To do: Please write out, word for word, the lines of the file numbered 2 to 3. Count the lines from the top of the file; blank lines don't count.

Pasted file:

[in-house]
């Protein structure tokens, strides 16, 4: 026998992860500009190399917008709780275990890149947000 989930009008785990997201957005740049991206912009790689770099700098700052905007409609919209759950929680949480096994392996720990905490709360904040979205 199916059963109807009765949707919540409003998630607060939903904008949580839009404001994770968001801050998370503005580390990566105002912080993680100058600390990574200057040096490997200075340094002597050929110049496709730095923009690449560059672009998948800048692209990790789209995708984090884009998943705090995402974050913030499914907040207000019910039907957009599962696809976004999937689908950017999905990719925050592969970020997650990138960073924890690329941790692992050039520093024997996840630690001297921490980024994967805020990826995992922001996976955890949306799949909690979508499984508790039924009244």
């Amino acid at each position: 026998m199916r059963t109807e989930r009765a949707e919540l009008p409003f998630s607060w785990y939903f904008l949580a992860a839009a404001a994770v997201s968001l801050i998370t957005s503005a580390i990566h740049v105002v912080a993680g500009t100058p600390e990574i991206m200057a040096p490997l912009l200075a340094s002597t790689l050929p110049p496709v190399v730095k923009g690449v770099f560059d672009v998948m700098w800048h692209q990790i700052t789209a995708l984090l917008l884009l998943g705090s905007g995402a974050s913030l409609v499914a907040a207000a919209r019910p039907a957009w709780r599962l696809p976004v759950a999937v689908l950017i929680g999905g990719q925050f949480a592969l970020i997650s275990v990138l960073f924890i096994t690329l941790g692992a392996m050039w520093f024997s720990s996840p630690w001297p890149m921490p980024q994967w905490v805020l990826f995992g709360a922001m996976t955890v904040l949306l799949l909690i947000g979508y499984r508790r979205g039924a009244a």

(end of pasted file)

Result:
């Protein structure tokens, strides 16, 4: 026998992860500009190399917008709780275990890149947000 989930009008785990997201957005740049991206912009790689770099700098700052905007409609919209759950929680949480096994392996720990905490709360904040979205 199916059963109807009765949707919540409003998630607060939903904008949580839009404001994770968001801050998370503005580390990566105002912080993680100058600390990574200057040096490997200075340094002597050929110049496709730095923009690449560059672009998948800048692209990790789209995708984090884009998943705090995402974050913030499914907040207000019910039907957009599962696809976004999937689908950017999905990719925050592969970020997650990138960073924890690329941790692992050039520093024997996840630690001297921490980024994967805020990826995992922001996976955890949306799949909690979508499984508790039924009244």
């Amino acid at each position: 026998m199916r059963t109807e989930r009765a949707e919540l009008p409003f998630s607060w785990y939903f904008l949580a992860a839009a404001a994770v997201s968001l801050i998370t957005s503005a580390i990566h740049v105002v912080a993680g500009t100058p600390e990574i991206m200057a040096p490997l912009l200075a340094s002597t790689l050929p110049p496709v190399v730095k923009g690449v770099f560059d672009v998948m700098w800048h692209q990790i700052t789209a995708l984090l917008l884009l998943g705090s905007g995402a974050s913030l409609v499914a907040a207000a919209r019910p039907a957009w709780r599962l696809p976004v759950a999937v689908l950017i929680g999905g990719q925050f949480a592969l970020i997650s275990v990138l960073f924890i096994t690329l941790g692992a392996m050039w520093f024997s720990s996840p630690w001297p890149m921490p980024q994967w905490v805020l990826f995992g709360a922001m996976t955890v904040l949306l799949l909690i947000g979508y499984r508790r979205g039924a009244a």